Cubans without papers who want to reach the U.S. border via the Central American land route must start their trek in a country not requiring an entry visa. Now Nicaragua remains as the only visa-free country for Cubans. That’s because Panama, Colombia, and Costa Rica recently began demanding them, possibly at the behest of the U.S. government.
Why does the U.S. government try to keep Cubans away from the United States even as it encourages them to establish permanent residence? Maybe officials want to show off the difficulties Cubans put up with so as to highlight Cubans’ ardor to leave a country that, in the official U.S. version, is troubled and oppressive. Or maybe they want distressed Cuban to remain at home so they will end up joining destabilization campaigns there.
But U.S. unease does prevail over the possibility of large numbers of Cuban migrants arriving and overwhelming U.S. abilities to absorb them. Tens of thousands of Cubans did present that still-remembered threat as they departed for the United States via the “Mariel boatlift” (1980) and the “Cuban rafter crisis” (1994).
One aspect of Cuban migration is shared with worldwide migration patterns, as explained by Cuban scientist and close political observer Agustín Lage. In regard to increasing Cuban emigration to the United States, Lage emphasizes “the emigration of young people with university education.”
That phenomenon reflects “changing migratory processes during the twentieth century” that affect economies and jeopardize “states with compromised social and economic development.” He is alluding to underdeveloped societies in the Global South and presumably to the legions of scientists and physicians Cuba has prepared over many years. They are “human capital” and are a major resource for Cuba’s economy.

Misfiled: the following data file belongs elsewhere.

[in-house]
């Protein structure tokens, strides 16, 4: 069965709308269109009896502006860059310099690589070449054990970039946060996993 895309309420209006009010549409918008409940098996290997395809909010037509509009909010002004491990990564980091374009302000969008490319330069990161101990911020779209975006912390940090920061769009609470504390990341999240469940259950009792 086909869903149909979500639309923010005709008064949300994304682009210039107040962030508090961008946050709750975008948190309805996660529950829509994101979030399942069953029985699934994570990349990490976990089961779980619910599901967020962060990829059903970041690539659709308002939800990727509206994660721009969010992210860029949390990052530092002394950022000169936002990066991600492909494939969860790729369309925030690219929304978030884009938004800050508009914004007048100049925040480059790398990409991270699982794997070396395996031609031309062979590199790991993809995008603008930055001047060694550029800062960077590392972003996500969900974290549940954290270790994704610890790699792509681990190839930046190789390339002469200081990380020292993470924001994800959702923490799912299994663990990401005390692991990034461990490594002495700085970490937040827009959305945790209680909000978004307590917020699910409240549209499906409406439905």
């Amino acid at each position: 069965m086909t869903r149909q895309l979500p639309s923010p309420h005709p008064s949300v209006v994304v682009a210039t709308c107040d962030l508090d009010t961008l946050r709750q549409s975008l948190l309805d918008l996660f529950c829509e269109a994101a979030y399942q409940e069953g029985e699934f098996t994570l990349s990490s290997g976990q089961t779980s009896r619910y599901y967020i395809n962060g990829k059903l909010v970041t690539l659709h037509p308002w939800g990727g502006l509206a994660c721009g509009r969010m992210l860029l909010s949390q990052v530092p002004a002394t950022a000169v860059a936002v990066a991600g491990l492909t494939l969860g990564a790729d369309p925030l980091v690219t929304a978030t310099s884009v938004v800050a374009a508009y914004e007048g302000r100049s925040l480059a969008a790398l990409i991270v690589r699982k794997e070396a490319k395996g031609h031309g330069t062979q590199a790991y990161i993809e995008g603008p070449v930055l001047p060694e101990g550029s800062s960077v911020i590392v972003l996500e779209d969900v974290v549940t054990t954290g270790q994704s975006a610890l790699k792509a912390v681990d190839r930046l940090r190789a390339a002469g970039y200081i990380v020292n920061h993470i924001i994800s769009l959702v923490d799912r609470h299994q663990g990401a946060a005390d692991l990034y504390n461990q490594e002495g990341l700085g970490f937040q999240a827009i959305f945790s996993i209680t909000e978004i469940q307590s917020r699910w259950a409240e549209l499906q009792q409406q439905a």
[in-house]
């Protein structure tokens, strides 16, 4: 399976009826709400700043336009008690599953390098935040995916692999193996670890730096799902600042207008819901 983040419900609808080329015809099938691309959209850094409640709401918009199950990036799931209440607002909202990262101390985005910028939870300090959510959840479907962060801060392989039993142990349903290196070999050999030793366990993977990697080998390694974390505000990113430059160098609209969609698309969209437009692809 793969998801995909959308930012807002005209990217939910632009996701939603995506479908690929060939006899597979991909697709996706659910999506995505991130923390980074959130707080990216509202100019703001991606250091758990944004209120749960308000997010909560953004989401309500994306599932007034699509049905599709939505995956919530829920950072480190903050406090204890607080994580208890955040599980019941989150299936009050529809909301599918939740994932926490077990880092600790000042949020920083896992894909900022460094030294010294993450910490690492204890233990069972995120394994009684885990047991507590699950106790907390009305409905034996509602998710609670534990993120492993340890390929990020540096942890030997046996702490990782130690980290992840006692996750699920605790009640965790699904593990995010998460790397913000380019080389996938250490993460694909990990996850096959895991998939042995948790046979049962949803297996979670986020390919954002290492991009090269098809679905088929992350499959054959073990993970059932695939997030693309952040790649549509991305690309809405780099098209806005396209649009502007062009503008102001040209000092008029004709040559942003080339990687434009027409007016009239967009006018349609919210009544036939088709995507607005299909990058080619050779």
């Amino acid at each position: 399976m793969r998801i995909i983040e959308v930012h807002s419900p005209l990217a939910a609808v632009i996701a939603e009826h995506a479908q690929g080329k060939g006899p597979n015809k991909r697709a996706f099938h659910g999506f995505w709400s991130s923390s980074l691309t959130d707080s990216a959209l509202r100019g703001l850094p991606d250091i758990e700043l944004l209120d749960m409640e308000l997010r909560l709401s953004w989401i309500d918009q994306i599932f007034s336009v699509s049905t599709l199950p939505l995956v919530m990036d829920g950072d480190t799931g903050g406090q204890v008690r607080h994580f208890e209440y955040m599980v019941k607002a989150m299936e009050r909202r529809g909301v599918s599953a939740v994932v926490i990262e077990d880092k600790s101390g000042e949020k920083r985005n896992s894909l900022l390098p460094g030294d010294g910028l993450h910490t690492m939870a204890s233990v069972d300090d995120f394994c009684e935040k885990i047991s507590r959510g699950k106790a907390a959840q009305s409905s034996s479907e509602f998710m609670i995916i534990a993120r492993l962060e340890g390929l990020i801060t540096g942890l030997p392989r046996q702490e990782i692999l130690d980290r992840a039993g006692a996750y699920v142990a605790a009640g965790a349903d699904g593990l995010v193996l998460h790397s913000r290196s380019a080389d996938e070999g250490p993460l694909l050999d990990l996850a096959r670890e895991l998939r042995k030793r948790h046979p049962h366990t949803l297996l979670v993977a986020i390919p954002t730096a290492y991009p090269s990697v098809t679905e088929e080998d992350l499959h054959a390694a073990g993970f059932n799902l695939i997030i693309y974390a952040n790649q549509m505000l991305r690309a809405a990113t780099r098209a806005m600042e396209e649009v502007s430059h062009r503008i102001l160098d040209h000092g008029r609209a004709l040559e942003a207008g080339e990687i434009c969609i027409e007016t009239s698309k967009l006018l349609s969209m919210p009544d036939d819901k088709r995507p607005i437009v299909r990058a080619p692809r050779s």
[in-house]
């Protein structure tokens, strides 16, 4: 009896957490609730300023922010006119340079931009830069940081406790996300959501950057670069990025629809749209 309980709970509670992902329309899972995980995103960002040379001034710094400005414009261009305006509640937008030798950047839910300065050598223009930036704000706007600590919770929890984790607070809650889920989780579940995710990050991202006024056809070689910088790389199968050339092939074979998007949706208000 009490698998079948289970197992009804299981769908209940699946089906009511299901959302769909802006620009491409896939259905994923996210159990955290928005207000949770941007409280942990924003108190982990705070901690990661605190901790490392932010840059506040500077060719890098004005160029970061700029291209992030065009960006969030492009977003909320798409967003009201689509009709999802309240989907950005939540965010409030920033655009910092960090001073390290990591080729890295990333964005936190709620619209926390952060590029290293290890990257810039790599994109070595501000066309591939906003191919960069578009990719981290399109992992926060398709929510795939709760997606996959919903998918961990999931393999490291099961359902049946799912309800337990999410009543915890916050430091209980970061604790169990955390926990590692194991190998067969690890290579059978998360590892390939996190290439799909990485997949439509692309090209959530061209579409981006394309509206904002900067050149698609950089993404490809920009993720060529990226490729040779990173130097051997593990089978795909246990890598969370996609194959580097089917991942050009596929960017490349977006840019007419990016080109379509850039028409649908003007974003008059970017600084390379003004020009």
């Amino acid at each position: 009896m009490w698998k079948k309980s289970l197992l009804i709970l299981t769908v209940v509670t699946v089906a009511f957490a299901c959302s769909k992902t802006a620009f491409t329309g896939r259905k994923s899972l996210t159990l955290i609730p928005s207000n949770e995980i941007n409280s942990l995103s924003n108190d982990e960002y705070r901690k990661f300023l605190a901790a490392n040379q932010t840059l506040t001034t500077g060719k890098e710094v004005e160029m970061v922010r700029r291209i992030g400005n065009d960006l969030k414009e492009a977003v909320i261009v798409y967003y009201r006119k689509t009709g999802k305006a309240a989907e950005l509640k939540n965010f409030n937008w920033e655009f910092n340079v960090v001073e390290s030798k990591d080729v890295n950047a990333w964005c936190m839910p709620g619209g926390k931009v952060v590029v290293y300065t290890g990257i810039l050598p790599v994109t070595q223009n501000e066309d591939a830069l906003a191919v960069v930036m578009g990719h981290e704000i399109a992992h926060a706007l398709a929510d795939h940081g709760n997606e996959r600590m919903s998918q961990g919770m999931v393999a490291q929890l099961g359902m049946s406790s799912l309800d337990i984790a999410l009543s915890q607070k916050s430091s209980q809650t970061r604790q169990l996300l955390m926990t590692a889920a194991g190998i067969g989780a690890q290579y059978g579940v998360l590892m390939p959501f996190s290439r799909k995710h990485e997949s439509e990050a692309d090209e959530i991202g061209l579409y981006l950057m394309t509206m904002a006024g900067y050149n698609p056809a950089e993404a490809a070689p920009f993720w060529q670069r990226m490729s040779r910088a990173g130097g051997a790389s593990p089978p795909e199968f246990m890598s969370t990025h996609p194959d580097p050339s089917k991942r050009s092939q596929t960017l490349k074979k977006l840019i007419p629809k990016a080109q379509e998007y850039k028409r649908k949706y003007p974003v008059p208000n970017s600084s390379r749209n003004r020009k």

Lage points out that immigrants of the “professional” classes entering the United States have increased from 3% in 1930 to 40% now, at which point most have been educated in Asia and Latin America. One third of all scientists prepared in the under-developed world now live in developed nations. What’s crucial is that “the segment of migrants with a university education grows more rapidly than the quantity of migrants in general.”
The United States is the “principal beneficiary of this migratory flow.” Of all scientists who emigrated from under-developed countries, 76% are in the United States. Lage cites U.S. legislation favoring migrants with “academic degrees” as indicative of U.S. purpose.
“The countries of the South invest in the formation of human capital. But part of that human capital emigrates.” Economies in the North gain “value-added” benefit. Underdeveloped countries lose twice. They pay the cost of educating qualified people who leave and pay for “high-technology products they must import,” and which represent “an undeniable contribution from those same migrants.”
For Lage, the United States shapes immigration policies according to economic self-interest and readily subjects the needs of lesser countries to its own requirements. Clearly, U.S. manipulation of Cuban migration for counter-revolutionary purposes is in the same vein.
Lagos concludes: “Against us has been operating economic aggression for more than six decades that has affected the population’s material living conditions. In any historical moment and in any place on the planet, prolonged economic difficulties have given rise to migratory pressures. And Cuba is on this planet.
“But our history and our culture are in our favor. The Cuban national consciousness is the basis for our capacity of resistance. Our culture and our history are deeply rooted here and also in the consciousness of Cubans who don’t live here.” Nevertheless, “our project of a socialist society, one ‘with all and for the good of all’ (Jose Marti’s words), is at real risk. We must not underestimate that.”